Mumbai black moneybags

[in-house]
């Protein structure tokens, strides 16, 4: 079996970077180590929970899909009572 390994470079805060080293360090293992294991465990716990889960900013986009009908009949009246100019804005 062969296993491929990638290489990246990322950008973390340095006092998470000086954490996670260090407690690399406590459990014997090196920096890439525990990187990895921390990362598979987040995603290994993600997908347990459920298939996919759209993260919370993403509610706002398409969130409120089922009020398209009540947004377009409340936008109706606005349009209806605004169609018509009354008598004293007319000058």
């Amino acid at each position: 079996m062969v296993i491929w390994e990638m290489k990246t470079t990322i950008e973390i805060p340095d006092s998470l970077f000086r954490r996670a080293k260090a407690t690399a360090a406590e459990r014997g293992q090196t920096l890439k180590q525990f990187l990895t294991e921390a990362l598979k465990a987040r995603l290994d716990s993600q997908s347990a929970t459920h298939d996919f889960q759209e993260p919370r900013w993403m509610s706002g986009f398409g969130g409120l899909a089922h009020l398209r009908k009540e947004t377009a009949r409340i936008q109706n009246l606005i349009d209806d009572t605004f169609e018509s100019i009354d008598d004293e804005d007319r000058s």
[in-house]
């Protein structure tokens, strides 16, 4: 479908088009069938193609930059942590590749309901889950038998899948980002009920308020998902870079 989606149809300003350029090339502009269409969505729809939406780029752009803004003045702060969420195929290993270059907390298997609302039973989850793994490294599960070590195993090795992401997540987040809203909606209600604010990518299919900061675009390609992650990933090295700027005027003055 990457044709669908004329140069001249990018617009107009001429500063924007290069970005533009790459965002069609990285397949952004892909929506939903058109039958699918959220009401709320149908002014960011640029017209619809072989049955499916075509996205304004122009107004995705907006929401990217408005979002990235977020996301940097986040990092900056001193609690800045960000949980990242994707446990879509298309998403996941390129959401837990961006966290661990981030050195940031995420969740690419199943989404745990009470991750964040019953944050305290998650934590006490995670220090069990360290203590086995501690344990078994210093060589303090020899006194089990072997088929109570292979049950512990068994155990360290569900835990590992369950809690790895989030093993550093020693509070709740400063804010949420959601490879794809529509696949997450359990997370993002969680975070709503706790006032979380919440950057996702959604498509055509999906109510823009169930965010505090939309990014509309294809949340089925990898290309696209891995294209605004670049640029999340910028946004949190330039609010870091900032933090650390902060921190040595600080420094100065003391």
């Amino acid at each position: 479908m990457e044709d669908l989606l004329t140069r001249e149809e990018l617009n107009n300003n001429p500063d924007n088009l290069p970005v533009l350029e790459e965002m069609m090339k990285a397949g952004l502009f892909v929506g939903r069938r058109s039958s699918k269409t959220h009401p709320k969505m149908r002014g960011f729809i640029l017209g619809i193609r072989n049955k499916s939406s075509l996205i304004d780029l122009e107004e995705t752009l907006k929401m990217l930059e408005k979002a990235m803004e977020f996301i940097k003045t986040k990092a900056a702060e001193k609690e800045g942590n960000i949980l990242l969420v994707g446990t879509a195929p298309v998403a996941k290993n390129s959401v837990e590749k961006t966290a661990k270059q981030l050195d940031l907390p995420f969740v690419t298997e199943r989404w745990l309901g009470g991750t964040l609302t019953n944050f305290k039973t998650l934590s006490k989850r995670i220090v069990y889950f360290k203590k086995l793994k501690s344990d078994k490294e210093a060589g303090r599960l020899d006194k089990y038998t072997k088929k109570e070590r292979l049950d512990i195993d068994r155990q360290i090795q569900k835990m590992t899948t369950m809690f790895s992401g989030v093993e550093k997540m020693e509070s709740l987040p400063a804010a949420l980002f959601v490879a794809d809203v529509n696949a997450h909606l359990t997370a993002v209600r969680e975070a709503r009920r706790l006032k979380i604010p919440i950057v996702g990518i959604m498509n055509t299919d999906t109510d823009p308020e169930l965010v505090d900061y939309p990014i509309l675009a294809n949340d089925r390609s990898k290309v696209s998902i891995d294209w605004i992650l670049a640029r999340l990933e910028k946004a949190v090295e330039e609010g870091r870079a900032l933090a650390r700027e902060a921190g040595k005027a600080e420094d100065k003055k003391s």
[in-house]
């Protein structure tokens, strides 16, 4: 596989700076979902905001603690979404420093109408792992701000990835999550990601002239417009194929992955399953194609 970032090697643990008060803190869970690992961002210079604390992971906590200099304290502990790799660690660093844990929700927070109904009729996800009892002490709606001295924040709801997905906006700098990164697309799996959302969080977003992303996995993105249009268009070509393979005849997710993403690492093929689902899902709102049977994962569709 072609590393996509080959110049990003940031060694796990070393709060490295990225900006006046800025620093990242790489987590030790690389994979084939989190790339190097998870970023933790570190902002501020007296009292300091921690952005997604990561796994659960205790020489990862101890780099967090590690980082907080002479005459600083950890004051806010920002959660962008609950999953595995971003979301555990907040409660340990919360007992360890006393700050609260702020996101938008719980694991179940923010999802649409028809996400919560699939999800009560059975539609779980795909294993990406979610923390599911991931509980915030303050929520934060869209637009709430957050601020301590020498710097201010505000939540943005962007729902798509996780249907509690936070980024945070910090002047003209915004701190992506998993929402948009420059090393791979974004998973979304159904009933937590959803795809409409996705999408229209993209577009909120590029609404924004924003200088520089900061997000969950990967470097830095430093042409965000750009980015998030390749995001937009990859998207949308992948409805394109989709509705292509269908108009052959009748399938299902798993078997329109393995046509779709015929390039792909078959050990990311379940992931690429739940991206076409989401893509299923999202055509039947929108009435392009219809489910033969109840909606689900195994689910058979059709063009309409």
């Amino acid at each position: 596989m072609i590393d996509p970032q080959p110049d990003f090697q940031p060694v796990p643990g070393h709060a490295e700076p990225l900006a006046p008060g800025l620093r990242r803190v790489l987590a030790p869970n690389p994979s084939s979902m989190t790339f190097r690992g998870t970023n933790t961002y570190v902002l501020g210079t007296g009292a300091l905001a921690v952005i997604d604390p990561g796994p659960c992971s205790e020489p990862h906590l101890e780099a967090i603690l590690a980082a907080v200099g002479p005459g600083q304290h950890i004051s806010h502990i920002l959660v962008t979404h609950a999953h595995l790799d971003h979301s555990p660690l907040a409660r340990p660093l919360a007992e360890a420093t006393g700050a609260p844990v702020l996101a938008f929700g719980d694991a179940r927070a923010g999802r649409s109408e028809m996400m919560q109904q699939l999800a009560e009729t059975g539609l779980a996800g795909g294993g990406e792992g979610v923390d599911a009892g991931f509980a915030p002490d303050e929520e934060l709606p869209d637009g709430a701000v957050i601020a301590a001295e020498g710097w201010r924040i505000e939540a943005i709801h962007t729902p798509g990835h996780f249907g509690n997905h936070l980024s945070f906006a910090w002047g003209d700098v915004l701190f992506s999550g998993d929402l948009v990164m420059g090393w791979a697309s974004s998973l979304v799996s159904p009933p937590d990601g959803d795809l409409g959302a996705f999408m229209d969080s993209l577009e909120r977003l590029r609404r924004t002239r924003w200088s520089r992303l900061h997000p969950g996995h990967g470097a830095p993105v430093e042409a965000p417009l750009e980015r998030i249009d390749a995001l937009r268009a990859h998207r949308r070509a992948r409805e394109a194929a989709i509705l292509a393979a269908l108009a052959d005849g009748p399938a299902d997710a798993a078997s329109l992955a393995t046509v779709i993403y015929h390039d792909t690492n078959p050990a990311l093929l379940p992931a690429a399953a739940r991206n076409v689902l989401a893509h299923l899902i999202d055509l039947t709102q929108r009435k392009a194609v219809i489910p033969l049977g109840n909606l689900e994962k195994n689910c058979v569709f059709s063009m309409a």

Of the 50 Indians who stashed away unaccounted money in the European tax haven of Liechtenstein, 25 belong to Mumbai. Tax authorities have reopened assessments of all these 25 taxpayers, or rather evaders, under section 148 of the IT Act. The law empowers assessing officers to reopen a case if there is reasonable ground to suspect that the taxpayer’s income has escaped the tax net. Tax officials from Delhi said that none of the 25 account holders in LGT Bank are big industrialists or well-known individuals. Information about Indians holding unaccounted wealth in Liechtenstein came to light after a former LGT Bank employee passed on data about such accounts, held mostly by German taxpayers, to the German government. German law provides for rewarding informers who help authorities detect income that passes through the tax net. Holding unreported accounts abroad is an offence under the Foreign Exchange Management Act (Fema) too. This allows the Enforcement Directorate, the body administering Fema, to initiate an investigation against such accountholders. Besides European tax havens, Indian citizens are also parking their undisclosed wealth in companies they have set up in free trade zones (FTZs) in Dubai. Having an establishment in an FTZ often works out cheaper. “In the last few years many Indians have opened accounts in Dubai where all one has to do is set up a shell company...It’s not surprising that most of the LGT accountholders are from Mumbai which accounts for 35-40% of the all-India tax collection,” said a senior citybased accountant. Under the present rules, the IT department can reopen only those cases where taxpayers have transferred money to these accounts over the past six years. The provisions within the Indian IT Act do not permit tax authorities to reopen cases that are more than six years old. The period of limitation earlier was ten years till the government reduced the period of limitation to six years in 2004. The action against taxpayers holding accounts with LGT Bank coincides with an affidavit filed by the Union government before the Supreme Court, which is now hearing a public interest petition (PIL) filed by jurist Ram Jethmalani. In its affidavit, the government has said it has taken all the necessary action following the information received from Germany.